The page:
Thursday, September 07, 2006

The Importance (or lack thereof) of Fertilized Eggs

There's a conversation going on in one of my posts below having to do with the so-called "rythym method"/Natural Family Planning and the death of very young embryos.

I linked to the article here: Journal Article. L. Bovens argues that it's quite possible that the rythym method causes quite a bit of fertilized egg death, rivaling other birth control methods, such as condoms or perhaps even the pill.

Putting that article aside for a moment, I will argue as follows -

1) It's widely understood that 50% of pregnancies end in miscarriage, most of them prior to the woman even knowing she's pregnant.
2) The earlier in the pregnancy, the more likely the miscarriage will happen, so most of the 50% number is at the zygote (cluster of eggs) stage
3) An egg fertilized in optimum conditions (i.e. sperm not too old or egg not too long after release) has a better chance of surviving than one fertilized a few hours/days "too early" or "too late"
4) An egg fertilized in less than optimum conditions is a likely cause of the high numbers of early miscarriage.
5) Natural family planning has resulted in many pregnancies (much more so than birth control pills), so we know that eggs are getting fertilized with this method.

Therefore, Natural family planning is an intentional limiting of sexual activity to times when an egg, if fertilized, would less likely survive. And, since natural family planning does end up fertilizing a lot of eggs, it is also probably killing a lot of zygotes.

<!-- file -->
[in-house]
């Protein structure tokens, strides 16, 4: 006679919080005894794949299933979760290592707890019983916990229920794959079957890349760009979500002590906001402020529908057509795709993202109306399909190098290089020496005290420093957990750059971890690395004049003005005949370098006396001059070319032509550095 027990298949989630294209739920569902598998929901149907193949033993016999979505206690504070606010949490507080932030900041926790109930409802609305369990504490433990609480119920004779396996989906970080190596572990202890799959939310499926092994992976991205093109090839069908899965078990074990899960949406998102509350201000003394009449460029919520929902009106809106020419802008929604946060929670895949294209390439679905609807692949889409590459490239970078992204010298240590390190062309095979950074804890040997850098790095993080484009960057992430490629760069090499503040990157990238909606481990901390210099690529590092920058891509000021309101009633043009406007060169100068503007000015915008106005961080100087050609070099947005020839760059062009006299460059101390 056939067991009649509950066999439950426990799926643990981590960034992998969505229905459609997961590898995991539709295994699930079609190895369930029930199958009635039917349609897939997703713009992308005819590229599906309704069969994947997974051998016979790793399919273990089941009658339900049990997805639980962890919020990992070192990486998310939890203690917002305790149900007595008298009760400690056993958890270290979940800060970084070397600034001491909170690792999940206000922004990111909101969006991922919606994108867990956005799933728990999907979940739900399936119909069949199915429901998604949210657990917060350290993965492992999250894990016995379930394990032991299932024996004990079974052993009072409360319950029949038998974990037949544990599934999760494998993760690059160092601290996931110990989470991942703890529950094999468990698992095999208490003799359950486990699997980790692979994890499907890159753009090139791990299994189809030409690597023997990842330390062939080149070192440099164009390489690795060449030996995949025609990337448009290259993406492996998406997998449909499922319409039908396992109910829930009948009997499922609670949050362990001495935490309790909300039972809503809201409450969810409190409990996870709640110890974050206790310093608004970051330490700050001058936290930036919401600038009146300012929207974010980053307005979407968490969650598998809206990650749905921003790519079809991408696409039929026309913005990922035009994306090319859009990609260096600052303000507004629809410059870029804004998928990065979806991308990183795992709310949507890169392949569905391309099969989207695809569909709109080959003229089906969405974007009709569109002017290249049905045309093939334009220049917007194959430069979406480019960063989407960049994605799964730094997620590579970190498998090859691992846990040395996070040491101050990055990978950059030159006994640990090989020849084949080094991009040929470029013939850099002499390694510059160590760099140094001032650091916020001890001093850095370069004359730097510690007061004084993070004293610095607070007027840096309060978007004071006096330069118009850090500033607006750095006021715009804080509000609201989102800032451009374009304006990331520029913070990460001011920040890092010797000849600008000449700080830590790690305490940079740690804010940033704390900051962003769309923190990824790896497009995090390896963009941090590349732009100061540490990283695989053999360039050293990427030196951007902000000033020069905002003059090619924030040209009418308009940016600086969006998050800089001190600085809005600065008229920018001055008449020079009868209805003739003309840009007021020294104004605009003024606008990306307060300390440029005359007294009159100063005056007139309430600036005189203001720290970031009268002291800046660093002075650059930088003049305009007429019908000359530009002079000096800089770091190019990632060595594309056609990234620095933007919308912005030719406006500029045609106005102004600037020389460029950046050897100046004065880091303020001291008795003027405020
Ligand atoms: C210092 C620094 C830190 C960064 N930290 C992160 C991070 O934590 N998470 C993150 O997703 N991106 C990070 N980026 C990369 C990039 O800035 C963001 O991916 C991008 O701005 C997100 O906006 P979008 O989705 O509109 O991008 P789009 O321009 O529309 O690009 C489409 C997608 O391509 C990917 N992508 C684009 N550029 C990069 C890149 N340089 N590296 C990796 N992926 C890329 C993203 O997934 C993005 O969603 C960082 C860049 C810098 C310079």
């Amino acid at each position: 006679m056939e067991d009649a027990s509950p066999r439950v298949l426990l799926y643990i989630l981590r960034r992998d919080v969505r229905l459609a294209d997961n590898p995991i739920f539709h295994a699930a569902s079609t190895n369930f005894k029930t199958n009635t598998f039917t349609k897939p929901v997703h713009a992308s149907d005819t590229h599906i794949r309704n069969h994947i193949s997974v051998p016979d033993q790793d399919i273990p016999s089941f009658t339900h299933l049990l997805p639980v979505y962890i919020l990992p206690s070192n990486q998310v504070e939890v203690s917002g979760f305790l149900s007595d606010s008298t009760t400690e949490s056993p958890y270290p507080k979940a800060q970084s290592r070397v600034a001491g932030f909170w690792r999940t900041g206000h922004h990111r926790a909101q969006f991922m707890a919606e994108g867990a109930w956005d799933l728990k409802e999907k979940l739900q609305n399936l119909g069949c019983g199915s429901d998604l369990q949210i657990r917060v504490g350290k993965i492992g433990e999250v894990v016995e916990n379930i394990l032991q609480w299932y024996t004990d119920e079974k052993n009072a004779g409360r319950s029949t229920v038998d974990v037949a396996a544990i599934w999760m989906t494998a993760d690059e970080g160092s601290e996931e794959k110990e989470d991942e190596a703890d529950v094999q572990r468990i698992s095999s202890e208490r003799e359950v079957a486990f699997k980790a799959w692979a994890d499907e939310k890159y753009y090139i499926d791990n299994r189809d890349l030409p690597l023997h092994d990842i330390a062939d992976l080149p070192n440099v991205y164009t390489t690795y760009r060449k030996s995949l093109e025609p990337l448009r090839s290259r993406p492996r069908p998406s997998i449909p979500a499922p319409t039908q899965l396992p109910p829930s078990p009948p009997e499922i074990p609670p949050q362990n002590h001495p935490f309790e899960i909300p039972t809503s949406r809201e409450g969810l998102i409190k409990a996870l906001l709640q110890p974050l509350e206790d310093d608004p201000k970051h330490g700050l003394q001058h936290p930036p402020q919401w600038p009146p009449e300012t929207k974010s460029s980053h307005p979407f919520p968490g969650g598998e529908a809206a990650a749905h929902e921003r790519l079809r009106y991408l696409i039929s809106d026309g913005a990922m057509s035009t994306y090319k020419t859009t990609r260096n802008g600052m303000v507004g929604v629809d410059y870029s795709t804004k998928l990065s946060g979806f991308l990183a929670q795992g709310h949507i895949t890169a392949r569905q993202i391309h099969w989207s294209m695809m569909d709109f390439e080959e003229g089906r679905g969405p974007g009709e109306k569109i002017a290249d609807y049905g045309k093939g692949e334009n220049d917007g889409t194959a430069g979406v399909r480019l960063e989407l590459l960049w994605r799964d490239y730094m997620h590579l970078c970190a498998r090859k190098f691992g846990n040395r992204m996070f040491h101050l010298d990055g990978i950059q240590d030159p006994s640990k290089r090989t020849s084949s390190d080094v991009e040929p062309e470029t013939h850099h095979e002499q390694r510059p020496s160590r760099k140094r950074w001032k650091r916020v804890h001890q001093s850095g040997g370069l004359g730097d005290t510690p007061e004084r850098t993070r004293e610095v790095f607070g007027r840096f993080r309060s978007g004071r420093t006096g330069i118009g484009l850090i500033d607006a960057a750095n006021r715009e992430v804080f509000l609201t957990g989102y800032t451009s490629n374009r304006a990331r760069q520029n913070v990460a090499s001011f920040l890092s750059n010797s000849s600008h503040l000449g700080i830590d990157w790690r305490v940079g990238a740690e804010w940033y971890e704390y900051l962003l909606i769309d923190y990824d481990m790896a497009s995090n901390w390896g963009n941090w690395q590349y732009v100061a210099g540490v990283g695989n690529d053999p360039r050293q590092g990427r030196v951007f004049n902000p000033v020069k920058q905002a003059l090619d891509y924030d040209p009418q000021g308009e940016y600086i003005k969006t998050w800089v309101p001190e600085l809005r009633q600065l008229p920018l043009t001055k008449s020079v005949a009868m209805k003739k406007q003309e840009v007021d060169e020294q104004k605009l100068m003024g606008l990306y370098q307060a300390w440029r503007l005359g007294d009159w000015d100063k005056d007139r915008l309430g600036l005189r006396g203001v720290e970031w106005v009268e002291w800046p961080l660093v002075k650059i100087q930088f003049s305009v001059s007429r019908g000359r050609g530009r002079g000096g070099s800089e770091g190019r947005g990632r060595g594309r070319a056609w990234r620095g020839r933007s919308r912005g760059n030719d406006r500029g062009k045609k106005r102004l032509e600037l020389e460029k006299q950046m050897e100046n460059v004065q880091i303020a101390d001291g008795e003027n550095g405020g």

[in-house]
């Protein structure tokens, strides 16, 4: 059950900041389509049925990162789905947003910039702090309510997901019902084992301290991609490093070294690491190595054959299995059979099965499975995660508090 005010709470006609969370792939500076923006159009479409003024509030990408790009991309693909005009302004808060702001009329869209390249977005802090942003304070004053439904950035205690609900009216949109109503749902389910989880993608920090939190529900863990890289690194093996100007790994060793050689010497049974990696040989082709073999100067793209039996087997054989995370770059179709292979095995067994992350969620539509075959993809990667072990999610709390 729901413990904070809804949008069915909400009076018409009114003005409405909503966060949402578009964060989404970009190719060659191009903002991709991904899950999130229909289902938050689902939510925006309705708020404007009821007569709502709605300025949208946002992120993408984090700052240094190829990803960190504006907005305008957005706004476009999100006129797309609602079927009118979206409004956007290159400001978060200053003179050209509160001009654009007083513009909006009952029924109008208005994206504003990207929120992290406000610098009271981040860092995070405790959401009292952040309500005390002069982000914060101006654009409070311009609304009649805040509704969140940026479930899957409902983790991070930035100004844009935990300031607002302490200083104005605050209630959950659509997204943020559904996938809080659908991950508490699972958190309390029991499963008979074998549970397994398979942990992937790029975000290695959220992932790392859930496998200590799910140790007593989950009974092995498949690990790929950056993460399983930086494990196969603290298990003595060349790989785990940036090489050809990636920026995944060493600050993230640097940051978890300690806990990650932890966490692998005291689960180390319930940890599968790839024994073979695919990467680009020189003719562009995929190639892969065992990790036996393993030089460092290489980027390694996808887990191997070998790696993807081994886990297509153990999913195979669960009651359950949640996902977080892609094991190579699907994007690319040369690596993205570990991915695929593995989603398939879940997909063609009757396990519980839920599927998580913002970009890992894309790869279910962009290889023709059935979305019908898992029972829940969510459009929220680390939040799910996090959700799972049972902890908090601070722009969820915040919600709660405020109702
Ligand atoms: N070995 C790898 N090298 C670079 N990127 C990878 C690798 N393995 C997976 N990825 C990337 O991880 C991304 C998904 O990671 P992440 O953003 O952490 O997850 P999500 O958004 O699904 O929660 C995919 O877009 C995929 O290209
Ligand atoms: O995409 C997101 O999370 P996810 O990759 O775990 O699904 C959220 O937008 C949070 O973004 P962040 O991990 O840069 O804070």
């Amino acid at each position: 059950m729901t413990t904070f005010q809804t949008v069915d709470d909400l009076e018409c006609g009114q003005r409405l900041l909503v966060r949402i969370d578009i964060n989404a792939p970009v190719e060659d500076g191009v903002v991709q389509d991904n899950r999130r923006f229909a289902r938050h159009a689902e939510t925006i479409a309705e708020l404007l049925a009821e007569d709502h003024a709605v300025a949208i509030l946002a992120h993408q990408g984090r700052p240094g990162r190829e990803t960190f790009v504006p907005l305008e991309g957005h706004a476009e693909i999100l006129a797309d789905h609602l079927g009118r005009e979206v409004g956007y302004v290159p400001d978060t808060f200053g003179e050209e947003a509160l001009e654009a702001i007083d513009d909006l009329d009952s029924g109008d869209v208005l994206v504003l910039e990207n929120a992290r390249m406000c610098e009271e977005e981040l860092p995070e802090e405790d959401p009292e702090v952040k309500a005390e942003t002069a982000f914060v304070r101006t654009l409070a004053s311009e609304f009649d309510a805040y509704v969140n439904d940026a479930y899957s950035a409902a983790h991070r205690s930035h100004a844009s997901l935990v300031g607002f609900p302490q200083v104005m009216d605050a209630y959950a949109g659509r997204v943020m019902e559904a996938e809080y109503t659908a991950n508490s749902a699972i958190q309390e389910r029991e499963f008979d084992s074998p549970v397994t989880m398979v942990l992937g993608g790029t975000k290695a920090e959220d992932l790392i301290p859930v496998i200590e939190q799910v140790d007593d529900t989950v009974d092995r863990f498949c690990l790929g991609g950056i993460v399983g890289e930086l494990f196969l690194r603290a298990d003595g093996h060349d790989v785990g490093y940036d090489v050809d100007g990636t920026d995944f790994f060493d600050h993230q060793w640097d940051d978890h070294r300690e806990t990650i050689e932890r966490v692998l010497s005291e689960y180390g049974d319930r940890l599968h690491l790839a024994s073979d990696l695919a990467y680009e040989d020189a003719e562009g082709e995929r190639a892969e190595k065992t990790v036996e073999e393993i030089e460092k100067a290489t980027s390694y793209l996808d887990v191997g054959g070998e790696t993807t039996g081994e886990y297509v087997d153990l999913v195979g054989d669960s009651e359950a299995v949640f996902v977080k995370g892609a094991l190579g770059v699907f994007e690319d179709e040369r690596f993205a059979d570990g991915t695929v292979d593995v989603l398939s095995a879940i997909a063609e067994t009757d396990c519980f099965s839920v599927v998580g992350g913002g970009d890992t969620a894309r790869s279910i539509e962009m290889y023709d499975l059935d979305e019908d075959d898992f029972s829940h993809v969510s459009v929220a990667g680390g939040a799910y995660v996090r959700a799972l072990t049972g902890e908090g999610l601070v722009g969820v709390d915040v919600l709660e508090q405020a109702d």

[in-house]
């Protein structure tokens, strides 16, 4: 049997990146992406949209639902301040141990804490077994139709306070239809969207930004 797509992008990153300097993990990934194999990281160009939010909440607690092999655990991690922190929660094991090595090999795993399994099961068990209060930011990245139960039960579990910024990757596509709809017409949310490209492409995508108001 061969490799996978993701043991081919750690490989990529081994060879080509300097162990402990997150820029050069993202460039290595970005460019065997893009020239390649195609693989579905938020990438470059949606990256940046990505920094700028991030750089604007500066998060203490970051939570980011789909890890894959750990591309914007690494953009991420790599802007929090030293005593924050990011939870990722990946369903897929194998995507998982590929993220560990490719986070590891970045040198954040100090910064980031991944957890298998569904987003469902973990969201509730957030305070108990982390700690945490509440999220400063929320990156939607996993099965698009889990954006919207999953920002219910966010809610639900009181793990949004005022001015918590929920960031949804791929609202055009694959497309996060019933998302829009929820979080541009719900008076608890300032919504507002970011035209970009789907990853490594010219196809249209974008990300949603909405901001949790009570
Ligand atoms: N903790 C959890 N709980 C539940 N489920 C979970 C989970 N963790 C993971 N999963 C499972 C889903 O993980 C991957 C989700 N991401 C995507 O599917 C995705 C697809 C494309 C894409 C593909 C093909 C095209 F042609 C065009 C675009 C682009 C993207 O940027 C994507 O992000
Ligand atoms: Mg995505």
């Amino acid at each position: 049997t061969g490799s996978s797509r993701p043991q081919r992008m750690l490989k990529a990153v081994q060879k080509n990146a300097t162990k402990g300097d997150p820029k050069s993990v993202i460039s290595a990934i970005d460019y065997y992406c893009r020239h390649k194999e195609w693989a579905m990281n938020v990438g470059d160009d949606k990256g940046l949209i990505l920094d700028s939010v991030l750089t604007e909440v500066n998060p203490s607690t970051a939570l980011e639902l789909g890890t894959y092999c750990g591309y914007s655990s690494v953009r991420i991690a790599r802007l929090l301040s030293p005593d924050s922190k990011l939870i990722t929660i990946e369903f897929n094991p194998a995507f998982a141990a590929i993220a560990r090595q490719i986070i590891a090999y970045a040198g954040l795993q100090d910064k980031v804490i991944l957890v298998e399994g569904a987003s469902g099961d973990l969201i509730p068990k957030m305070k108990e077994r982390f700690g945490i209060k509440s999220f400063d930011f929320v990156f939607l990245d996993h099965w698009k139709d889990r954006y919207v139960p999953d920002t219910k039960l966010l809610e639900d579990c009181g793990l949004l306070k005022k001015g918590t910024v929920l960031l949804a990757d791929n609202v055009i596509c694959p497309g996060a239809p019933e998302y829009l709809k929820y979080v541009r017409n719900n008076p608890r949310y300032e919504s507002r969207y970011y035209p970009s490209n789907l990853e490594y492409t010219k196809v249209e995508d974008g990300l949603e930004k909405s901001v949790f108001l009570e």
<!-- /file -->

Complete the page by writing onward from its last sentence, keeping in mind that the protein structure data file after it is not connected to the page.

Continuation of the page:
The question I have for Amy is this: Which one of the 5 premises do you think is wrong and why?

Aside from this, I would argue that the intention of using condoms and other barrier methods is to prevent fertilization from ever occurring, so the intention is essentially that there would never be any risk of zygote death. In fact, the true moral high groud in this matter would go to those who are sterilized. Thus, sterilization, condoms, or diaphrams should be the preferred methods of birth control for those who are truly concerned about zygote death. When a couple is ready to have children, they should at least make a passing attempt to time their intercourse during ovulation.

In truth, I suspect that very few people are really concerned about zygote death, since no one seems to be trying very hard to prevent it in any meaningful way. One could argue that not directly trying to cause their death makes the difference, but we certainly try to prevent later miscarriages, and things like SIDS.

8 Comments:

Blogger A Pregnant Mind said...

I'm willing to continue discussing this issue in a second (set of) posts/comments, but first I feel the need to return to (what I understood to be) the original issue, and that was about the /implantation/ of fertilized embryos.

If we return to that topic (which I think was the main thing I addressed in my first comment to your original post-- sorry, I don't know how to link in comments) I'd have to stand by my statement:
"If the body on its own is unable to *receive* a fertilized egg, it is a fertility/health issue and not the result of choices in timing." (emphasis added).

Failing to implant is a problem with the endometrium (uterine lining). Since it is designed to be "receptive," its /not/ being receptive indicates a problem.

1:45 PM, September 08, 2006  
Blogger A Pregnant Mind said...

The hormonal pattern works this way:
Estrogen (among other hormones present before ovulation) rebuilds and begins prepping the uterine lining. After ovulation, estrogen drops dramatically and progesterone becomes the dominant hormone. This progesterone is produced by the /corpus luteum/, which is sort-of the shell of the egg that was just released and is now available for fertilization.